- Meth: Meth and other amphetamines are 12 times more likely to be abused by members of the LGBTQ community.
- Heroin: A member of the LGBTQ community is ten times more likely to use heroin than a member of the heterosexual community.
The first significant review of studies into addiction in the LGBTQ community illustrates the following trends:
- Gay men do not seem to be at heightened risk of developing alcohol-related issues.
- Lesbian women are more likely to drink alcohol than heterosexual women.
- Lesbian women seem to be at increased risk of developing problems related to heavy drinking and alcohol abuse.
The researchers highlighted a lack of evidence suggesting that the LGBTQ lifestyle directly contributes to increased substance use. Nevertheless, there is a strong correlation.
Some more recent research arrives at the following conclusions:
- Gay men and bisexual men are at increased risk of substance abuse issues.
- Lesbian women and bisexual women are at increased risk of alcohol abuse issues.
This study underscores the high rates of drug abuse, alcohol abuse, and tobacco abuse among the LGBTQ community. Researchers discovered the following:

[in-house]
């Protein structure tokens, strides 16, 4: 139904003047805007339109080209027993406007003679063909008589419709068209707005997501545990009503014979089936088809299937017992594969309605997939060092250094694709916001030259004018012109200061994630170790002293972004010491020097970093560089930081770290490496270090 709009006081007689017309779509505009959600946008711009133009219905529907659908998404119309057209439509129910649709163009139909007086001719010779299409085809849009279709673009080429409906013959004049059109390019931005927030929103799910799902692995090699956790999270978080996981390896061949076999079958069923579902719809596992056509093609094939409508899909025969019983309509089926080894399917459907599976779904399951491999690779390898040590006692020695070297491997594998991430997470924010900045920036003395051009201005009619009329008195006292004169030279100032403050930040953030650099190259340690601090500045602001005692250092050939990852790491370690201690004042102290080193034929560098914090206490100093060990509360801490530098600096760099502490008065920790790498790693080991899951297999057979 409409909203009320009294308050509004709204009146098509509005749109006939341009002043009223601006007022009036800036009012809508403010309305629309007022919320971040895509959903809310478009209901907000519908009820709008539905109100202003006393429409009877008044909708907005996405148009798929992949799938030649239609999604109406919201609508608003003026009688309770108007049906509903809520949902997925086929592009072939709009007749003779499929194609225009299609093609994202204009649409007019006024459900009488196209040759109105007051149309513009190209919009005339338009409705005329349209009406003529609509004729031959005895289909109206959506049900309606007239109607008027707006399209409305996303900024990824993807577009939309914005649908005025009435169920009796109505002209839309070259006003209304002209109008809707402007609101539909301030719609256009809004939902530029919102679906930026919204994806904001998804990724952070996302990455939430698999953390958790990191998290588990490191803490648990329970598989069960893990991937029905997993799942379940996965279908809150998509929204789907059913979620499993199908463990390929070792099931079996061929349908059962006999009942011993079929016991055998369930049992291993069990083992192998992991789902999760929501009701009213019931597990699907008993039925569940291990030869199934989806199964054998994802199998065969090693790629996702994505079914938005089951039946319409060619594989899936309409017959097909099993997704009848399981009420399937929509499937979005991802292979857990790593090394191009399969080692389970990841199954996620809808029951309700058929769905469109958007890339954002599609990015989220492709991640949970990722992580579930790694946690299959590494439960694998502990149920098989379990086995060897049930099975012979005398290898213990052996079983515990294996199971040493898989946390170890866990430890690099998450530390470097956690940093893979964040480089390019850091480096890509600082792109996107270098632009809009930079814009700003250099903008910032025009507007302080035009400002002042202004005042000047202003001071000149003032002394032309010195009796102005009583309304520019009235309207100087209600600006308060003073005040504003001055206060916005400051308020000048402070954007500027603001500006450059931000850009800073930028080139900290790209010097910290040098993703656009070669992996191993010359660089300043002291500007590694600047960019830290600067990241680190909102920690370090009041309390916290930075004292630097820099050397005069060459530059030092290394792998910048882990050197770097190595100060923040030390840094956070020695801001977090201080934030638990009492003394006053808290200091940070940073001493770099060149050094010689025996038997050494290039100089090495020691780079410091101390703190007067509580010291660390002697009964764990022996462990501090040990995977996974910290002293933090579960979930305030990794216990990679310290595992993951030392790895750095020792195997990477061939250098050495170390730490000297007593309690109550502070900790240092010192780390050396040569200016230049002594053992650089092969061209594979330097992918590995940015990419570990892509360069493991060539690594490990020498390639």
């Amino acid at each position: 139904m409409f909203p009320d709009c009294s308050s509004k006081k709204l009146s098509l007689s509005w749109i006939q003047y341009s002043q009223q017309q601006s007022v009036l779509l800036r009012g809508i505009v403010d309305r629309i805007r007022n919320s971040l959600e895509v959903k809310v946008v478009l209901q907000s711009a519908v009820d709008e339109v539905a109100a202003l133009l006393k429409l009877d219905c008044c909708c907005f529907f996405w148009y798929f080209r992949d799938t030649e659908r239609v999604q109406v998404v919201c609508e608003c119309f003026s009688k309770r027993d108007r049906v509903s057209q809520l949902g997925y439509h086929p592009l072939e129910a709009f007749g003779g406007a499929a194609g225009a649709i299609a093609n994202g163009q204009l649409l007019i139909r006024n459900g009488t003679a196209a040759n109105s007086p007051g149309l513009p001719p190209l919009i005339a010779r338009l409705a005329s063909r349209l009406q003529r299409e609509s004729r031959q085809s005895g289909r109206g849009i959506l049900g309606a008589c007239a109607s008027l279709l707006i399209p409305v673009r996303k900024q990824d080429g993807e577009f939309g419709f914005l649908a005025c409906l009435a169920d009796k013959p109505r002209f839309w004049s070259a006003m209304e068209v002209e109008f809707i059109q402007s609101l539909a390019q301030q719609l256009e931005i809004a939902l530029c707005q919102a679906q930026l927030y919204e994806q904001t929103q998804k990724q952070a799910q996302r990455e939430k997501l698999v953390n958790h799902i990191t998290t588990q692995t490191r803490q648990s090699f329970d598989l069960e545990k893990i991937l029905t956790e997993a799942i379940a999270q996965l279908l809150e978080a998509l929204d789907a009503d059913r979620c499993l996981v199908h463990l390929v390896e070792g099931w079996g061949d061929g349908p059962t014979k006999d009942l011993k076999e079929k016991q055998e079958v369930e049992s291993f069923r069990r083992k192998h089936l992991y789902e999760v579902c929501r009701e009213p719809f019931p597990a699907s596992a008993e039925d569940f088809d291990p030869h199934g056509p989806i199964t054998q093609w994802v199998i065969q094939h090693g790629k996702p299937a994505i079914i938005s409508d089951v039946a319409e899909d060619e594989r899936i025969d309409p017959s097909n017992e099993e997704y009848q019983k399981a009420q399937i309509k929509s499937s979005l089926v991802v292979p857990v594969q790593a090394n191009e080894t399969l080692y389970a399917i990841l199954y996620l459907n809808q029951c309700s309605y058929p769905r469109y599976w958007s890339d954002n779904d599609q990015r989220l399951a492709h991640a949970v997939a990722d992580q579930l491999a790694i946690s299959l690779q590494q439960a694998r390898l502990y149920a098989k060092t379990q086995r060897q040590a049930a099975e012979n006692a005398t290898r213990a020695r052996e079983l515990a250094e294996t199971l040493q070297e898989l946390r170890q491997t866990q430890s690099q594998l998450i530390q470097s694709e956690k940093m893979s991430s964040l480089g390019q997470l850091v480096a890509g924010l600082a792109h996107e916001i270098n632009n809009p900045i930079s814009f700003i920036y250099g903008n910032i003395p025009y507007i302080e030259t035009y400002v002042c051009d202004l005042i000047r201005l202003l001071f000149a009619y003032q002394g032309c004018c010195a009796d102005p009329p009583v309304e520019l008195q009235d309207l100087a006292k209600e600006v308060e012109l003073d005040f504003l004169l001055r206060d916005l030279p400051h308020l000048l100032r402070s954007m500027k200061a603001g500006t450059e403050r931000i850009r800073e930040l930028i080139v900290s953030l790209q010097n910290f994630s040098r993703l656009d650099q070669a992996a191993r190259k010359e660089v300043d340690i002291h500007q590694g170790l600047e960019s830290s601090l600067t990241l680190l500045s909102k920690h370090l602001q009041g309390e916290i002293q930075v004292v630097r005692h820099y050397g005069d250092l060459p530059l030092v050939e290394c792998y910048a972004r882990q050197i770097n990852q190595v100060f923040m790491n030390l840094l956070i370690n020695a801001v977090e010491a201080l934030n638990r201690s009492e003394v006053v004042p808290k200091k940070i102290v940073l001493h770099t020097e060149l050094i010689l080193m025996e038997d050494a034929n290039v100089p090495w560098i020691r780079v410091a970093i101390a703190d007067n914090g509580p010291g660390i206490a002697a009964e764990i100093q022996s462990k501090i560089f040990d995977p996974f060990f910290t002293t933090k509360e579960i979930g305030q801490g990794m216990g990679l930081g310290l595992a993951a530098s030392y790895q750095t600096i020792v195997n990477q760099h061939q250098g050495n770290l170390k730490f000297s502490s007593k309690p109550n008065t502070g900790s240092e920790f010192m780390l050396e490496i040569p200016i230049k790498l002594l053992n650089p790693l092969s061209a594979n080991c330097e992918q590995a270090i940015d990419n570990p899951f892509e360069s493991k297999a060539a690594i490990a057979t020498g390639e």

- Individuals unsure how to identify their sexuality are five times more likely to develop substance use disorder.
- Lesbian women and gay men develop severe tobacco use disorder and alcohol use disorder at double the rate of heterosexual individuals.
- Bisexual individuals are three times more likely to be diagnosed with substance use disorder than those who identify as heterosexual.
The above University of Michigan study did not include transgender participants, although this small study shows that more than twice as many transgender students abuse meth and cocaine as cisgender students.
Causes of LGBT Addiction
The National Institute on Drug Abuse reports that various biological, environmental, and developmental factors can cause addiction.
For members of the LGBTQ community, the following areas can all contribute to an individual’s risk profile for addiction:
- Depression, anxiety, and stress
- Prejudice and discrimination
- Emotional backlash from leading closeted life
- Co-occurring mental health disorders
- Physical health issues related to sexuality
1) Depression, anxiety, and stress